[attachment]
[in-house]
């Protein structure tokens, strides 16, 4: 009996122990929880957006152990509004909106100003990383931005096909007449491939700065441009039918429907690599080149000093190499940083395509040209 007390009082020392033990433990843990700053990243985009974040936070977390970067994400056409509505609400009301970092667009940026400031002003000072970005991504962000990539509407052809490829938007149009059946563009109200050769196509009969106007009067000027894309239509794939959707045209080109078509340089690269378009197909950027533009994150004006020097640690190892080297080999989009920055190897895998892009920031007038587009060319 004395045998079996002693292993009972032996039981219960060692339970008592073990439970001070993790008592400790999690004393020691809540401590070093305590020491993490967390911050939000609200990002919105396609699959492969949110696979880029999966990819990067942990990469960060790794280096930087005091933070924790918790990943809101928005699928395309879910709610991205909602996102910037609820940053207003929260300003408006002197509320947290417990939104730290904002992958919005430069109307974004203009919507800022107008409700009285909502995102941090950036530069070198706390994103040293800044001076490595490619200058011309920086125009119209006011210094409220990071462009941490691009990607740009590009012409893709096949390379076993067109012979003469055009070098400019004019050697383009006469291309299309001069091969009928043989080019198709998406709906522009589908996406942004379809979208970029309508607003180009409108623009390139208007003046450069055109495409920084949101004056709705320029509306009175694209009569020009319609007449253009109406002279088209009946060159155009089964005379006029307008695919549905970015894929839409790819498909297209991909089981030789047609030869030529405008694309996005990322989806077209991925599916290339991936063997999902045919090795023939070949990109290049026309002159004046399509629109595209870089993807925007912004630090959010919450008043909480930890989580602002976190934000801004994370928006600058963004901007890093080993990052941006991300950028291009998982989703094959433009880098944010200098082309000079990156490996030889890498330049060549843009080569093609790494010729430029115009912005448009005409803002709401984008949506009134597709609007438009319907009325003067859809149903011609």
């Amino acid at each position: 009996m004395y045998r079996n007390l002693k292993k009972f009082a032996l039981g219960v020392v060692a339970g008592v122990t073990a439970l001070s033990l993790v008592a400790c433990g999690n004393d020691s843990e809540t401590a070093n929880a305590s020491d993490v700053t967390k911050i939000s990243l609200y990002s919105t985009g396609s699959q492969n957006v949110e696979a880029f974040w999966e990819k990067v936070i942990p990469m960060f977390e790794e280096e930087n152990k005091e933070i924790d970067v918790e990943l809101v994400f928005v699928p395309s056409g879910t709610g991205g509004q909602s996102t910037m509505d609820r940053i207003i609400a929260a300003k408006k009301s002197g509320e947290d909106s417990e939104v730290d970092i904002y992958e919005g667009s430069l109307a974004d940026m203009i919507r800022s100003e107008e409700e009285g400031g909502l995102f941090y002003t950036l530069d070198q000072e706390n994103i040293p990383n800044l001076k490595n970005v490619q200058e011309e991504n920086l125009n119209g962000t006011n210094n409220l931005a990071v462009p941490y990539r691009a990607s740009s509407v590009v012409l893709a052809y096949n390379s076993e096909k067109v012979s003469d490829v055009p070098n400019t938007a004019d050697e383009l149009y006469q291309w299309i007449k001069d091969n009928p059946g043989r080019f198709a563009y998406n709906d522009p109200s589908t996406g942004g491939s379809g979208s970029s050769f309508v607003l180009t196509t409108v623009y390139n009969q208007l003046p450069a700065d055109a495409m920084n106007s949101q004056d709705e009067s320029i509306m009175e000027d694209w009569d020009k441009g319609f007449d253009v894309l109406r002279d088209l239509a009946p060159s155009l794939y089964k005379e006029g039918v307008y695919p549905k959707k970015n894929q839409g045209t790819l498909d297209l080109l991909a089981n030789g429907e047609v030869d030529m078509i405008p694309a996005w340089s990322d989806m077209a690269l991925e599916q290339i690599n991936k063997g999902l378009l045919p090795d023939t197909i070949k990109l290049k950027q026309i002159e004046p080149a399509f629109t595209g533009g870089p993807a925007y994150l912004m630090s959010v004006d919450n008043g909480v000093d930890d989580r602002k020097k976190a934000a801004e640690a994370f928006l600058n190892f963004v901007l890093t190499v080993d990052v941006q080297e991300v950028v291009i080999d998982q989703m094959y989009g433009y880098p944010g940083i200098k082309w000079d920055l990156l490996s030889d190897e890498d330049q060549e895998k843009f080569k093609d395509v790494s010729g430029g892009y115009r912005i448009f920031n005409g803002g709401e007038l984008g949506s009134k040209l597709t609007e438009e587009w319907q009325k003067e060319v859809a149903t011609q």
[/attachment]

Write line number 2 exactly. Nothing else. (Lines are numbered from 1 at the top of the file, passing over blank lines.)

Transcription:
């Protein structure tokens, strides 16, 4: 009996122990929880957006152990509004909106100003990383931005096909007449491939700065441009039918429907690599080149000093190499940083395509040209 007390009082020392033990433990843990700053990243985009974040936070977390970067994400056409509505609400009301970092667009940026400031002003000072970005991504962000990539509407052809490829938007149009059946563009109200050769196509009969106007009067000027894309239509794939959707045209080109078509340089690269378009197909950027533009994150004006020097640690190892080297080999989009920055190897895998892009920031007038587009060319 004395045998079996002693292993009972032996039981219960060692339970008592073990439970001070993790008592400790999690004393020691809540401590070093305590020491993490967390911050939000609200990002919105396609699959492969949110696979880029999966990819990067942990990469960060790794280096930087005091933070924790918790990943809101928005699928395309879910709610991205909602996102910037609820940053207003929260300003408006002197509320947290417990939104730290904002992958919005430069109307974004203009919507800022107008409700009285909502995102941090950036530069070198706390994103040293800044001076490595490619200058011309920086125009119209006011210094409220990071462009941490691009990607740009590009012409893709096949390379076993067109012979003469055009070098400019004019050697383009006469291309299309001069091969009928043989080019198709998406709906522009589908996406942004379809979208970029309508607003180009409108623009390139208007003046450069055109495409920084949101004056709705320029509306009175694209009569020009319609007449253009109406002279088209009946060159155009089964005379006029307008695919549905970015894929839409790819498909297209991909089981030789047609030869030529405008694309996005990322989806077209991925599916290339991936063997999902045919090795023939070949990109290049026309002159004046399509629109595209870089993807925007912004630090959010919450008043909480930890989580602002976190934000801004994370928006600058963004901007890093080993990052941006991300950028291009998982989703094959433009880098944010200098082309000079990156490996030889890498330049060549843009080569093609790494010729430029115009912005448009005409803002709401984008949506009134597709609007438009319907009325003067859809149903011609």